Malone prepares to renew Tree City designation by improving the campus environment

File Under: Hands On Learning

Malone fulfilled the requirements for a Tree Campus in 2017 with the support of Jason Courter, associate professor of biology and Cynthia Johnson '70. The campus Treewalk project (planned by Johnson and Mike Goff '66) continues Malone's certification and provides an educational experience for the community. Johnson petitioned the Collegium to name the Treewalk in honor of Charles King, professor of botany at Malone College from 1961-1972, who impacted many students to love God’s creation. The Treewalk was dedicated on September 28, 2018.

“Malone has a wonderful story to tell with regard to the trees found on campus,” said Johnson. “When Malone moved to Canton in 1957, the land was a working farm, so trees were absent. Through the years, students have planted trees which now each tell a story about the students and the University at that time.”

Malone initially gained national recognition by the Arbor Day Foundation for effectively managing the campus trees, developing connectivity beyond campus borders to foster healthy, urban forests, and for striving to engage the student population in service-learning opportunities centered on campus and community forestry efforts.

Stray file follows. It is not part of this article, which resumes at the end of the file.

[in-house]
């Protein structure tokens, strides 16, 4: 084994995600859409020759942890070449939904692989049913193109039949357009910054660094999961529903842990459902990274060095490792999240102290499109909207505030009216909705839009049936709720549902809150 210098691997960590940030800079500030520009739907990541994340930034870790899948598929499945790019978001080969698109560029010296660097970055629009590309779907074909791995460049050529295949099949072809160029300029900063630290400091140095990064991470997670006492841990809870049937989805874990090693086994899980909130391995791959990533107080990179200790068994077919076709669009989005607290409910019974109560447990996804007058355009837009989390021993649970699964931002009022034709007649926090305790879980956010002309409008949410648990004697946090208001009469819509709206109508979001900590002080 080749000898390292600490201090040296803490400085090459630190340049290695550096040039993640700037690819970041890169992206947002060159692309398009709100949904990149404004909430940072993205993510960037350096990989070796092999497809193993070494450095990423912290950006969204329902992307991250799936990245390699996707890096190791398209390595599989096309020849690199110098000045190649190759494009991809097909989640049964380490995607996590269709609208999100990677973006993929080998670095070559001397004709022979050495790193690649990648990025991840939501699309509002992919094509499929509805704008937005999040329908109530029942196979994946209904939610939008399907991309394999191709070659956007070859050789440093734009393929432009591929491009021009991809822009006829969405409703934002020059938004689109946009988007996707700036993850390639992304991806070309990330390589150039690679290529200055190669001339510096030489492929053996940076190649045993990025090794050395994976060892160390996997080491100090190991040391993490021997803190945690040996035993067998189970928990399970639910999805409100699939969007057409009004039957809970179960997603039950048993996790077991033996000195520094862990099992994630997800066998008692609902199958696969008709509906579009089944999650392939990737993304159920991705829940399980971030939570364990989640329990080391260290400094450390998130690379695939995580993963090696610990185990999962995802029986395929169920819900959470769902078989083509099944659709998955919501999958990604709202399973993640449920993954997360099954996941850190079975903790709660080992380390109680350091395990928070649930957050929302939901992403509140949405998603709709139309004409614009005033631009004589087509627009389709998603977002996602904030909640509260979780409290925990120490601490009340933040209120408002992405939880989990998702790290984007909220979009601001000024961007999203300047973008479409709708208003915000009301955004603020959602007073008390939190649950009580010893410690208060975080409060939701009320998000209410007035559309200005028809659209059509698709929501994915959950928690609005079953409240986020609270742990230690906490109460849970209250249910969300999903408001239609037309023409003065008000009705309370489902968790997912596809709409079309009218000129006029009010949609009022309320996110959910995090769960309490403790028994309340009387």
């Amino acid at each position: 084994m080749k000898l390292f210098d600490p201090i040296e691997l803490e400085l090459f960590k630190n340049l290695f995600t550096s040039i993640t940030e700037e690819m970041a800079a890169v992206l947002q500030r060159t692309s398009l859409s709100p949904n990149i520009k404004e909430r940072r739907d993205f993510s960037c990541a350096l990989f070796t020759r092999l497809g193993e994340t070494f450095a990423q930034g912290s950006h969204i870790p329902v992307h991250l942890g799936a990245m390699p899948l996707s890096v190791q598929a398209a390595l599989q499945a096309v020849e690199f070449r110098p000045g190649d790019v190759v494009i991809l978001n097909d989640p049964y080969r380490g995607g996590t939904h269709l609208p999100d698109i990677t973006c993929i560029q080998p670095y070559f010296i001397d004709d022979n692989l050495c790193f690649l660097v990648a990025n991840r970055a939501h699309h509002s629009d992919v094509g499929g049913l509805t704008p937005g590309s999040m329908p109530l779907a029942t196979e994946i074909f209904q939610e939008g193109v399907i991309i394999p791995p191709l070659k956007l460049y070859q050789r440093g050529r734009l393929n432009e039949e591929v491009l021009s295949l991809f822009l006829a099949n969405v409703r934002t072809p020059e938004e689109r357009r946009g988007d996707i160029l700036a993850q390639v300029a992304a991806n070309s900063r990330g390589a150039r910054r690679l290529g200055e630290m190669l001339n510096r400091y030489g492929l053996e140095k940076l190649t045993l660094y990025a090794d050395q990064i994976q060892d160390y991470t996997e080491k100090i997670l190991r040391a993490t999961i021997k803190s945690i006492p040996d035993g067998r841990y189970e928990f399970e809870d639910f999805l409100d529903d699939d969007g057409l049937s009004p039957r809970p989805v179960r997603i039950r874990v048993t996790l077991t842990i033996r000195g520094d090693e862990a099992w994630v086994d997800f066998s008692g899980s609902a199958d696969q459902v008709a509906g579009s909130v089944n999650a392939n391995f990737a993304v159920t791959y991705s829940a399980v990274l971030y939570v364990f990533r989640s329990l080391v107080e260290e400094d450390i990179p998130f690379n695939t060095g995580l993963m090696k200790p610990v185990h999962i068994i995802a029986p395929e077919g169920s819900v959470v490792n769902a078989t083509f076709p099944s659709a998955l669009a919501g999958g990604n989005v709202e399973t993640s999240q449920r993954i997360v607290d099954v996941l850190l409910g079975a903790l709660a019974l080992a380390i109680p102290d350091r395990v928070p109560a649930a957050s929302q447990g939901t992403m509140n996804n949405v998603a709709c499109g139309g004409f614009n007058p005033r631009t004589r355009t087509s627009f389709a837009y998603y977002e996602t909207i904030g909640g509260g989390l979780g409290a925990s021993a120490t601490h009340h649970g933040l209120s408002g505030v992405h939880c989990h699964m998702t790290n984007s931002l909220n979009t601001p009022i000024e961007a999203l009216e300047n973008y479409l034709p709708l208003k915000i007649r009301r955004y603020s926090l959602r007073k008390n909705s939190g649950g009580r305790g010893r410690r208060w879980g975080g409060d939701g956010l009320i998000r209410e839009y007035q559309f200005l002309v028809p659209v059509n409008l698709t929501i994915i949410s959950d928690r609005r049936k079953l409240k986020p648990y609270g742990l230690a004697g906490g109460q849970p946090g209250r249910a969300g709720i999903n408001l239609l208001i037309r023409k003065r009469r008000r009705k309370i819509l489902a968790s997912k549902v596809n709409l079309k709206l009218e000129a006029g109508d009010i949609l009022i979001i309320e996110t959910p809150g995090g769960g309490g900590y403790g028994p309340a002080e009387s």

In order to receive recognition by Tree City, institutions must apply for certification, outlining their promotion and protection of trees on campus, as well as providing service-learning opportunities for students. The General Botany course completes annual assessments on trees in specific zones, created by Johnson and students, and mapped out by Jason Courter, associate professor of biology. Students assess the health and condition of Malone's trees, including the growth of the crown, stems, leaves, and reproductive structures, then calculate the monetary value for each one. As part of Malone’s ongoing commitment to increasing the number and diversity of trees on campus, the committee also applied for grants to help plant more trees. 

“The end goal is to create a mini forest at Malone by continuing to plant trees and expanding the greenery on campus,” said Rebecca Eagle-Malone, adjunct faculty member in the natural sciences department. “Existing research shows that students exposed to nature experience improved mental health resulting in higher GPAs and an increased likelihood of staying in college. We intend to continue researching and combining different areas of study to help natural sciences understand the benefits associated with mental and physical well-being as a result of being outdoors.” 

Currently, the Tree Campus committee is working with the Psychology Club and several other campus organizations and individuals to bring about more connections to nature on campus. 

We are excited to see the progress we make in the coming years from our current Tree Campus team, including student leaders Jim Gresh ’22 and Rebecca Oliphant ‘23,” said Eagle-Malone.